WASHINGTON - The National Credit Union Administration is winding more red tape around the industry's largest merger.

In an extraordinary move, the agency has set a public hearing for Feb. 14 at its Alexandria, Va., headquarters to gather testimony on whether Patelco Credit Union and First Technology Federal Credit Union should be allowed to merge.

NCUA is holding its first public hearing in roughly 15 years because it fears that a merger by the two West Coast credit unions would tarnish the industry and lead to other combinations of large institutions.

But Thomas Sargent, president of First Technology, Beaverton, Ore., said some agency officials want to kill the deal.

"I think there are a lot of people inside and outside the agency who'd like to see us withdraw" the application, he said. "A lot of people like the status quo, and this changes the status quo."

The proposed merger is not likely to spark a trend, he said.

"We always felt this was a unique merger and not a trendsetting one, so we thought public comment was unnecessary," Mr. Sargent said. "Then again, it's not our decision."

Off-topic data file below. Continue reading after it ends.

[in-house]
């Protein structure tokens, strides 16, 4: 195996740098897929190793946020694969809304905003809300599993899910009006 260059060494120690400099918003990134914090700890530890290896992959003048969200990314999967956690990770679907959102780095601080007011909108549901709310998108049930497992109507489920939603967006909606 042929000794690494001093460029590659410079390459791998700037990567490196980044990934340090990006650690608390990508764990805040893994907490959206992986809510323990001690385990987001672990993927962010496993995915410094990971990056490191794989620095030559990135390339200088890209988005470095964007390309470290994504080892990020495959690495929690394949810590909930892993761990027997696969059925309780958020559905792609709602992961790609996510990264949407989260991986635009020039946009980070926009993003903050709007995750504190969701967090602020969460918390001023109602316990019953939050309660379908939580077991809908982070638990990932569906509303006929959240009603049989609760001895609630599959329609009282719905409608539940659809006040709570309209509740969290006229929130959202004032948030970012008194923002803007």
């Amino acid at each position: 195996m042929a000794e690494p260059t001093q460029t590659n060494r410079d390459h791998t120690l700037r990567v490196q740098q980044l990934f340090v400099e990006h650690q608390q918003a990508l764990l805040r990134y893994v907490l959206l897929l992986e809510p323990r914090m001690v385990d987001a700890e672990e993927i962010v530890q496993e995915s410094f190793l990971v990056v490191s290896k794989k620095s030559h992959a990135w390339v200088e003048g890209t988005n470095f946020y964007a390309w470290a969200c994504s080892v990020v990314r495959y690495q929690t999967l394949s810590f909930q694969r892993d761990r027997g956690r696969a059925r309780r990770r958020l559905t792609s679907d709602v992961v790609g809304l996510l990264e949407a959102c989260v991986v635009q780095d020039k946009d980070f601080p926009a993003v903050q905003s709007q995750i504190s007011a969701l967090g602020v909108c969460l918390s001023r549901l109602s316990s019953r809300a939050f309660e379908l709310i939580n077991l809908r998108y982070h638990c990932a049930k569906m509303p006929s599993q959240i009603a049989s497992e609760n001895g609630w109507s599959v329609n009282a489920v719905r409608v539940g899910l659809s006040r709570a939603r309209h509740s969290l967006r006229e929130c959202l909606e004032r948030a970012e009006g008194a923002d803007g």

The NCUA also is preparing new regulations governing the mergers of large credit unions. Comments it collects at the hearing will play into those rules, as well as the West Coast merger.

"Concerns have been raised with respect to the economic impact the merger would have on other credit unions, as well as the effect the merger would have on the continued ability of credit unions to operate as a cooperative movement," said the agency's notice for a public hearing.

The NCUA is hoping a "broad range of witnesses representing a range of opinions" will testify, said Bob Loftus, director of public and congressional affairs at the NCUA.

Mr. Sargent said he and Patelco president Ed Callahan might not testify, relying instead on comments in the merger application.

If the merger is approved, the new entity would be the 10th-largest credit union, with $1.2 billion in assets.

When the merger was announced last August, it included the ailing Seattle Telco Federal Credit Union. Last month that group pulled out, citing the NCUA's delays in approving the transaction.

Mr. Sargent said he's already had enough delays.

"We want to get on with our lives, and this only extends" the process, he said.

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